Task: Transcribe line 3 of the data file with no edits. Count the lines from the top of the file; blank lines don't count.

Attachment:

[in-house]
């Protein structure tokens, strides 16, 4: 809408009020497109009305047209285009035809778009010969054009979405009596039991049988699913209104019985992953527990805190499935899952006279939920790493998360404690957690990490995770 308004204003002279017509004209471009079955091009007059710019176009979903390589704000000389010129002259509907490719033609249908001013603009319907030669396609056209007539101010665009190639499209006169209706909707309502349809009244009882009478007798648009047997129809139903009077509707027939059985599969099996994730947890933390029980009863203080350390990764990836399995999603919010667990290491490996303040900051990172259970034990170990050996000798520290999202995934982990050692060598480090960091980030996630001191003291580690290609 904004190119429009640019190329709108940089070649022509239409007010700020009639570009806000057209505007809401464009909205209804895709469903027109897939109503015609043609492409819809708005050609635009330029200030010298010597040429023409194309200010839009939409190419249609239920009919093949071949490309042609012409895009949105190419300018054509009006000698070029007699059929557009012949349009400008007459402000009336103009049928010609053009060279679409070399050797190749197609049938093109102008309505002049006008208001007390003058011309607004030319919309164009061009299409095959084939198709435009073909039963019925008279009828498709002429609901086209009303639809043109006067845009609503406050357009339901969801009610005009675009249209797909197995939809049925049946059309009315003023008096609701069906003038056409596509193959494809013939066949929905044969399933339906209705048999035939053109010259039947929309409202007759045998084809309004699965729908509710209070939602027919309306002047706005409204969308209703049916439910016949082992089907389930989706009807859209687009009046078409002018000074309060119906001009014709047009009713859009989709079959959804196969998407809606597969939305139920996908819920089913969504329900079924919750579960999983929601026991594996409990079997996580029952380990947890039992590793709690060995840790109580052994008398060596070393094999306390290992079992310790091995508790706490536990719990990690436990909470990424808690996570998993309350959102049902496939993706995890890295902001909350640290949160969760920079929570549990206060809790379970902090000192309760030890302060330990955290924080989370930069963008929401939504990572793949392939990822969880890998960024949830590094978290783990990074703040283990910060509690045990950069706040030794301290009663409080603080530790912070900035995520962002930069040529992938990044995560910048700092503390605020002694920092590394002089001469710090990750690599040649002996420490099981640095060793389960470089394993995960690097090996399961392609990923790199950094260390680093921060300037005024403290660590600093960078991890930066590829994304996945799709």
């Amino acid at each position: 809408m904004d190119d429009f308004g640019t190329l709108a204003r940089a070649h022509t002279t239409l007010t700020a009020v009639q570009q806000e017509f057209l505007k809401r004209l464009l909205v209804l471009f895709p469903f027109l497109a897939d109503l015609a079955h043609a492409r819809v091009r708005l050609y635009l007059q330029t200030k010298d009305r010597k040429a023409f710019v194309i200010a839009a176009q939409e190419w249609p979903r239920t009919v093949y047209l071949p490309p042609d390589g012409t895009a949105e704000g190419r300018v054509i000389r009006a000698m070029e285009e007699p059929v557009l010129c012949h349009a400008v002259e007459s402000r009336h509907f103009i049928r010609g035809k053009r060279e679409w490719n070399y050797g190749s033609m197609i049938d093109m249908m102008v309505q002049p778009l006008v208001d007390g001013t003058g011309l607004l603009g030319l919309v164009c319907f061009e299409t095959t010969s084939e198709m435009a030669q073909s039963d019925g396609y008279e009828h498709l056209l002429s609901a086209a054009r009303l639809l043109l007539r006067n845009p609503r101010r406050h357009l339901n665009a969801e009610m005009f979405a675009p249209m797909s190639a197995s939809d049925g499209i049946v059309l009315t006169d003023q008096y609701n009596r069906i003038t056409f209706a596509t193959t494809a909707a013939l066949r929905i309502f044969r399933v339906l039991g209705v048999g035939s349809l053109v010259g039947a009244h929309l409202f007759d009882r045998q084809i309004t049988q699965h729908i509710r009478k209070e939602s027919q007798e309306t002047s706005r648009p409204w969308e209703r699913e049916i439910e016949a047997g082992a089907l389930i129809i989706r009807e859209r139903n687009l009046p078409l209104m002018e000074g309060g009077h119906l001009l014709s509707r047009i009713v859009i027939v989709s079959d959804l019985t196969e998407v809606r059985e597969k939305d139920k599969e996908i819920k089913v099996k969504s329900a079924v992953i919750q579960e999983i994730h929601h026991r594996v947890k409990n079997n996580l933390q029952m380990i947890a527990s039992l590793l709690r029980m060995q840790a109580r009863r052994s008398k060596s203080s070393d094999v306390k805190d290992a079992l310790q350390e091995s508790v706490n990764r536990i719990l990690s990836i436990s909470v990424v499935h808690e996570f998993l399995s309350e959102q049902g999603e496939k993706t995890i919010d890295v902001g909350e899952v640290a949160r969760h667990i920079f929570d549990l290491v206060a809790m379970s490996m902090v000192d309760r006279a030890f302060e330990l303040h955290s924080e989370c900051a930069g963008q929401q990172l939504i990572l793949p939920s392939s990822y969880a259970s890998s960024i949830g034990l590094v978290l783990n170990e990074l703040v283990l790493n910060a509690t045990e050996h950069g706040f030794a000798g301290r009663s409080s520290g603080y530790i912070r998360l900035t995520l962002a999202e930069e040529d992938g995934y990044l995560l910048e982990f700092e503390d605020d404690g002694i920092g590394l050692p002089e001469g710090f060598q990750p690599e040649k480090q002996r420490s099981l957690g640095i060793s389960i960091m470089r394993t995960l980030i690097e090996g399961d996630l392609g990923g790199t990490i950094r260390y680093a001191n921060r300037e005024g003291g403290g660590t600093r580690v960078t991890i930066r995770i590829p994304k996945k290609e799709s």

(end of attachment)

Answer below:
């Amino acid at each position: 809408m904004d190119d429009f308004g640019t190329l709108a204003r940089a070649h022509t002279t239409l007010t700020a009020v009639q570009q806000e017509f057209l505007k809401r004209l464009l909205v209804l471009f895709p469903f027109l497109a897939d109503l015609a079955h043609a492409r819809v091009r708005l050609y635009l007059q330029t200030k010298d009305r010597k040429a023409f710019v194309i200010a839009a176009q939409e190419w249609p979903r239920t009919v093949y047209l071949p490309p042609d390589g012409t895009a949105e704000g190419r300018v054509i000389r009006a000698m070029e285009e007699p059929v557009l010129c012949h349009a400008v002259e007459s402000r009336h509907f103009i049928r010609g035809k053009r060279e679409w490719n070399y050797g190749s033609m197609i049938d093109m249908m102008v309505q002049p778009l006008v208001d007390g001013t003058g011309l607004l603009g030319l919309v164009c319907f061009e299409t095959t010969s084939e198709m435009a030669q073909s039963d019925g396609y008279e009828h498709l056209l002429s609901a086209a054009r009303l639809l043109l007539r006067n845009p609503r101010r406050h357009l339901n665009a969801e009610m005009f979405a675009p249209m797909s190639a197995s939809d049925g499209i049946v059309l009315t006169d003023q008096y609701n009596r069906i003038t056409f209706a596509t193959t494809a909707a013939l066949r929905i309502f044969r399933v339906l039991g209705v048999g035939s349809l053109v010259g039947a009244h929309l409202f007759d009882r045998q084809i309004t049988q699965h729908i509710r009478k209070e939602s027919q007798e309306t002047s706005r648009p409204w969308e209703r699913e049916i439910e016949a047997g082992a089907l389930i129809i989706r009807e859209r139903n687009l009046p078409l209104m002018e000074g309060g009077h119906l001009l014709s509707r047009i009713v859009i027939v989709s079959d959804l019985t196969e998407v809606r059985e597969k939305d139920k599969e996908i819920k089913v099996k969504s329900a079924v992953i919750q579960e999983i994730h929601h026991r594996v947890k409990n079997n996580l933390q029952m380990i947890a527990s039992l590793l709690r029980m060995q840790a109580r009863r052994s008398k060596s203080s070393d094999v306390k805190d290992a079992l310790q350390e091995s508790v706490n990764r536990i719990l990690s990836i436990s909470v990424v499935h808690e996570f998993l399995s309350e959102q049902g999603e496939k993706t995890i919010d890295v902001g909350e899952v640290a949160r969760h667990i920079f929570d549990l290491v206060a809790m379970s490996m902090v000192d309760r006279a030890f302060e330990l303040h955290s924080e989370c900051a930069g963008q929401q990172l939504i990572l793949p939920s392939s990822y969880a259970s890998s960024i949830g034990l590094v978290l783990n170990e990074l703040v283990l790493n910060a509690t045990e050996h950069g706040f030794a000798g301290r009663s409080s520290g603080y530790i912070r998360l900035t995520l962002a999202e930069e040529d992938g995934y990044l995560l910048e982990f700092e503390d605020d404690g002694i920092g590394l050692p002089e001469g710090f060598q990750p690599e040649k480090q002996r420490s099981l957690g640095i060793s389960i960091m470089r394993t995960l980030i690097e090996g399961d996630l392609g990923g790199t990490i950094r260390y680093a001191n921060r300037e005024g003291g403290g660590t600093r580690v960078t991890i930066r995770i590829p994304k996945k290609e799709s």